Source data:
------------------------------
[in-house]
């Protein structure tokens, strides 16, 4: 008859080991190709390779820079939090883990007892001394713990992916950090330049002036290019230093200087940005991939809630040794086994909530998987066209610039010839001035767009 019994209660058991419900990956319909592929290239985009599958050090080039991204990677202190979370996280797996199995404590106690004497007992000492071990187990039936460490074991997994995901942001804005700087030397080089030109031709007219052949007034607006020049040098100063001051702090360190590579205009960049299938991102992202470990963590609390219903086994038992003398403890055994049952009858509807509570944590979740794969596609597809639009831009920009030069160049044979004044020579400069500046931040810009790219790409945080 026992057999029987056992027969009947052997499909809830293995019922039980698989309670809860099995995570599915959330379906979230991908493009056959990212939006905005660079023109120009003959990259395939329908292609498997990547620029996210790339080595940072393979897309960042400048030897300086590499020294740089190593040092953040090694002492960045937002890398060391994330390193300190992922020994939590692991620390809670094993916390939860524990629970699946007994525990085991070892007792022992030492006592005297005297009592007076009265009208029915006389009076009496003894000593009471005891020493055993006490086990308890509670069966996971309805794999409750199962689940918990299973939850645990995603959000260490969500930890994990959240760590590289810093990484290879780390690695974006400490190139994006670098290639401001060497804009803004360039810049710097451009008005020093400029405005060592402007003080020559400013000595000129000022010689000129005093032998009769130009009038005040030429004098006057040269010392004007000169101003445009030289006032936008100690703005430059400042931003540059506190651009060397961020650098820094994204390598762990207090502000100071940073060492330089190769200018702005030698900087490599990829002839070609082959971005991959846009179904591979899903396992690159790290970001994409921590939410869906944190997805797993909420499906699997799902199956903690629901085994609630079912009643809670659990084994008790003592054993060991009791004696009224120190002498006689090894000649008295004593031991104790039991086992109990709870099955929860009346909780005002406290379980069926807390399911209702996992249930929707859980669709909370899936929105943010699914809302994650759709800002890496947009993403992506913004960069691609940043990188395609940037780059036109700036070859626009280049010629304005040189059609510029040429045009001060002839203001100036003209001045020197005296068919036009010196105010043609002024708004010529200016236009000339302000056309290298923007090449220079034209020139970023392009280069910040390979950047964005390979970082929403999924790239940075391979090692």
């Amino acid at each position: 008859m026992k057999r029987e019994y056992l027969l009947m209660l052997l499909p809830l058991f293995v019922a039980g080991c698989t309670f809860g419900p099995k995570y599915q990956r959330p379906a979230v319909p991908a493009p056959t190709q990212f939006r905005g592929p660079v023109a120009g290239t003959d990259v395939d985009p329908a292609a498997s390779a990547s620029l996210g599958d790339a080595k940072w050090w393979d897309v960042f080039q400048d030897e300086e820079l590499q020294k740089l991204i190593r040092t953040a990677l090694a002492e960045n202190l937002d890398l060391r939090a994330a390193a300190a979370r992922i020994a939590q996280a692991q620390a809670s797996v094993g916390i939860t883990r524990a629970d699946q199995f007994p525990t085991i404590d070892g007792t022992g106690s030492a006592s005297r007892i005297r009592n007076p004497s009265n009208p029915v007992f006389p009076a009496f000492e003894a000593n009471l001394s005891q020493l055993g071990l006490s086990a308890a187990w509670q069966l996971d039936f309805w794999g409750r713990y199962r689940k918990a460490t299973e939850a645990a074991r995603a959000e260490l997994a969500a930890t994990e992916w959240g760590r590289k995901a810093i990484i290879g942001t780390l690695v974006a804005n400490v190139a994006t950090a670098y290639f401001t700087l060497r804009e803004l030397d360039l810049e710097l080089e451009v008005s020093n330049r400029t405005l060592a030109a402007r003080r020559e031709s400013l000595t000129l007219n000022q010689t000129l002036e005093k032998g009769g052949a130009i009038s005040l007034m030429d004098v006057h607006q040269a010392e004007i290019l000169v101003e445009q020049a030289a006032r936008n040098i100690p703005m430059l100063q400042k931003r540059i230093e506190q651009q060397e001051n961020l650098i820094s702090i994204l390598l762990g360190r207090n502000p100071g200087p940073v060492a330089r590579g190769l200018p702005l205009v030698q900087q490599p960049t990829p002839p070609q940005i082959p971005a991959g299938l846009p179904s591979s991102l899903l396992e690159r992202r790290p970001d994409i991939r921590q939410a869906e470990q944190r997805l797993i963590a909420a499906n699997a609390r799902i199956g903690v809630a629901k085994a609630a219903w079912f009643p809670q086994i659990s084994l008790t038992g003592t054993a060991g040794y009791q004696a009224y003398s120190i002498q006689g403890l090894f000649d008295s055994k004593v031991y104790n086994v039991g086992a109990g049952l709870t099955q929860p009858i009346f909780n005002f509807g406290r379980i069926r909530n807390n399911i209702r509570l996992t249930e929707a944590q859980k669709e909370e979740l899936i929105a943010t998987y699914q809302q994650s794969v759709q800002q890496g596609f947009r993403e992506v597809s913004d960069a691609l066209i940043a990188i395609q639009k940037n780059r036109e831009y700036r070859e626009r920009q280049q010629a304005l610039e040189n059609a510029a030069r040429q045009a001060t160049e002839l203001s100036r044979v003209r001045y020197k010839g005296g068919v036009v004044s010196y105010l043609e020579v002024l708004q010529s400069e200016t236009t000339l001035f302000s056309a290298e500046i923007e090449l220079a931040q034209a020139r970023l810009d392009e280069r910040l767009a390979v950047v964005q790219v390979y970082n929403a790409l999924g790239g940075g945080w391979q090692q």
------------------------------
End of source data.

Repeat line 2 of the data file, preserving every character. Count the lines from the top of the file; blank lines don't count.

């Protein structure tokens, strides 16, 4: 008859080991190709390779820079939090883990007892001394713990992916950090330049002036290019230093200087940005991939809630040794086994909530998987066209610039010839001035767009 019994209660058991419900990956319909592929290239985009599958050090080039991204990677202190979370996280797996199995404590106690004497007992000492071990187990039936460490074991997994995901942001804005700087030397080089030109031709007219052949007034607006020049040098100063001051702090360190590579205009960049299938991102992202470990963590609390219903086994038992003398403890055994049952009858509807509570944590979740794969596609597809639009831009920009030069160049044979004044020579400069500046931040810009790219790409945080 026992057999029987056992027969009947052997499909809830293995019922039980698989309670809860099995995570599915959330379906979230991908493009056959990212939006905005660079023109120009003959990259395939329908292609498997990547620029996210790339080595940072393979897309960042400048030897300086590499020294740089190593040092953040090694002492960045937002890398060391994330390193300190992922020994939590692991620390809670094993916390939860524990629970699946007994525990085991070892007792022992030492006592005297005297009592007076009265009208029915006389009076009496003894000593009471005891020493055993006490086990308890509670069966996971309805794999409750199962689940918990299973939850645990995603959000260490969500930890994990959240760590590289810093990484290879780390690695974006400490190139994006670098290639401001060497804009803004360039810049710097451009008005020093400029405005060592402007003080020559400013000595000129000022010689000129005093032998009769130009009038005040030429004098006057040269010392004007000169101003445009030289006032936008100690703005430059400042931003540059506190651009060397961020650098820094994204390598762990207090502000100071940073060492330089190769200018702005030698900087490599990829002839070609082959971005991959846009179904591979899903396992690159790290970001994409921590939410869906944190997805797993909420499906699997799902199956903690629901085994609630079912009643809670659990084994008790003592054993060991009791004696009224120190002498006689090894000649008295004593031991104790039991086992109990709870099955929860009346909780005002406290379980069926807390399911209702996992249930929707859980669709909370899936929105943010699914809302994650759709800002890496947009993403992506913004960069691609940043990188395609940037780059036109700036070859626009280049010629304005040189059609510029040429045009001060002839203001100036003209001045020197005296068919036009010196105010043609002024708004010529200016236009000339302000056309290298923007090449220079034209020139970023392009280069910040390979950047964005390979970082929403999924790239940075391979090692």